I tried to pass the placenta but I couldn't do it. I didn't know how. We hadn't taken classes yet! I hadn't read any books! I wasn't supposed to need to know this stuff yet! So they sent me for a D and C to clean out my uterus as if Ethan had never been there. As I waited for surgery, my mom came in with the pictures the nurse took. I told her I wanted to see them. I looked at the first picture in the stack and started to wail. I hadn't ever cried like that before and I haven't cried like that since. The images in the pictures were so unlike our actual experience of meeting our boy. The sweetness was gone. In the actual moment, his body hadn't mattered much because it wasn't him anymore. But the pictures were so clinical. His body looked so strange, distorted, even scary. The story the pictures told was so different from the quiet, priceless moment I remembered. I gave the pictures back to my mom and she took them, tears streaming down her face as well. Those pictures are somewhere in my parents' house. It's been two and a half years and I still can't look at them.
Before they took me to surgery, I had to give up my glasses. I'm nearly blind without them, so there I sat in a thin hospital gown, slumped into a wheelchair, nurses and doctors buzzing around me, talking to each other. I couldn't see a thing. I felt completely isolated, abandoned in a sea of blurred scrubs and crushing grief. I didn't know where Andrew was, where my mom was. I quietly started to sob. A nurse anesthetist with a bald head and funky glasses bent down and asked if I was scared of the surgery. I gave him a partial answer, just a no. But I wanted to say, "I'm not crying because I'm afraid. I'm crying because my child is dead."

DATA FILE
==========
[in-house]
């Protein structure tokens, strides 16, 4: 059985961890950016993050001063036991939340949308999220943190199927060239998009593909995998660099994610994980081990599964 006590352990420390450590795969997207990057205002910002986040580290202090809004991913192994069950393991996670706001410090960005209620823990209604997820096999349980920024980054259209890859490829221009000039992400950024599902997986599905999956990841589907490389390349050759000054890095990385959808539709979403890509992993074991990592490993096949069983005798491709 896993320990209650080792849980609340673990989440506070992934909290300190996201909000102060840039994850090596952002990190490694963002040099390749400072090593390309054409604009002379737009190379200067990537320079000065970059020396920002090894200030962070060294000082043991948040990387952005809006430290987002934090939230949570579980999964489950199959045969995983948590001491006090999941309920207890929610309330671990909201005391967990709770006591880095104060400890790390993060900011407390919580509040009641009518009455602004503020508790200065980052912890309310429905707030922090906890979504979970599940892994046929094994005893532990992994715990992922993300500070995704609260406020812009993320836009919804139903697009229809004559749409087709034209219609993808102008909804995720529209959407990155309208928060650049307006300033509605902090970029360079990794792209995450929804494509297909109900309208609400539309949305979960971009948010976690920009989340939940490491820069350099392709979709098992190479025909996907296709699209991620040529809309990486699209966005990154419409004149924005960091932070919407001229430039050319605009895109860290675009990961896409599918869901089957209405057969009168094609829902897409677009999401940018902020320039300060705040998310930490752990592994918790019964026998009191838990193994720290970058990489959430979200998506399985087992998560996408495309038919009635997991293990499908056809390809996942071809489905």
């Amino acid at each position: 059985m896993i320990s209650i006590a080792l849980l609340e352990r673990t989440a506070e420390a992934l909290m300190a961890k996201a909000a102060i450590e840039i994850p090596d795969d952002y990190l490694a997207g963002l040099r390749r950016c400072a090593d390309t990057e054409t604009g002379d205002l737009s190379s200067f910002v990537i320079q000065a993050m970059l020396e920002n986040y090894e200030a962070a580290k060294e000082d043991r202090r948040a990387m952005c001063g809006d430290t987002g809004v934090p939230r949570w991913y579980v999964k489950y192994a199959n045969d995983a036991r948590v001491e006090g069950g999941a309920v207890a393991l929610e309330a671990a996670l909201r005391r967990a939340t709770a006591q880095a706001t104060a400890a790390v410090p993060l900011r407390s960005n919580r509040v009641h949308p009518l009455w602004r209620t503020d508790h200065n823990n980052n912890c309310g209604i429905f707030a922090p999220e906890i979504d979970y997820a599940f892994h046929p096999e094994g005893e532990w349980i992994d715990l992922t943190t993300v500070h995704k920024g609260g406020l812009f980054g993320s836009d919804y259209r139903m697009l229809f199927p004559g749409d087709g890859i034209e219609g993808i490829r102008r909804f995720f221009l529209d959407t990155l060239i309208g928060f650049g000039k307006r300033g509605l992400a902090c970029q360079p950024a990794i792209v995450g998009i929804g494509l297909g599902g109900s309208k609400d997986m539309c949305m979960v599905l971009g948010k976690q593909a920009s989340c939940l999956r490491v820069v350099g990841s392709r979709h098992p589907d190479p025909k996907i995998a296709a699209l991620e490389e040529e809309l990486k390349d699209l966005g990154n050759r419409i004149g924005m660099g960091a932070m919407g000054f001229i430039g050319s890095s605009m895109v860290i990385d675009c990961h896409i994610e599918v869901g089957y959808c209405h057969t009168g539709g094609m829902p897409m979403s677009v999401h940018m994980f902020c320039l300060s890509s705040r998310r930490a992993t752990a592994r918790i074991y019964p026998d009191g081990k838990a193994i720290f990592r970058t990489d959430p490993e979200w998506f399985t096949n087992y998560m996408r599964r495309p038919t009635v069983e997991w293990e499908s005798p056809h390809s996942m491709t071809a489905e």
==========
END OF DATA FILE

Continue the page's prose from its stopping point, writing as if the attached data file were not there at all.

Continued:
We went home after surgery. Our family was great. Our friends were great. Our church was great. Our dog was great (except when he destroyed the lilies the pastors dropped off and left a giant pile of dirt on our living room carpet). I read books about losing a child. I got a couple of necklaces with Ethan's name on them. We planted a lovely tree at Andrew's parents' lake home. We started to tell our story.
A few months later, after finding out that Ethan had died as a result of Trisomy 21 (Down syndrome), we lost another baby at just a few weeks. Again, our hearts were broken. Strangely, I loved when people asked me if I had kids because I got to say, “Yes, I’m a mom, but my children are already in Heaven with Jesus.” I love that they give me an opportunity to share my Savior boldly and joyfully with anyone who asks. We will never stop missing Ethan and his little sibling, but we will forever praise God for allowing us be part of their story, a story that only started with their deaths. We have already seen pieces of their purpose fulfilled here on earth. We cannot begin to imagine all of the glorious things they are doing with Jesus now in Heaven.
My Grandma Henry passed away a couple of months before Ethan did, and it gave us such joy to know that she and Andrew’s Grandpa Allen were there to greet our children. We prayed every day that God would bless us with more children. But during those years, we were empty nesters, missing our kids and crawling into Jesus’ lap so He could remind us that even in our grief, God is glorified.
We rest in the assurance that our babies are with Jesus, and that Heaven and worship and perfection are all they will ever know. We also find so much comfort in the fact that during their short time on this earth, they only ever experienced the feelings of being fully loved and desperately wanted. Some days that's enough. And other days, we just miss them.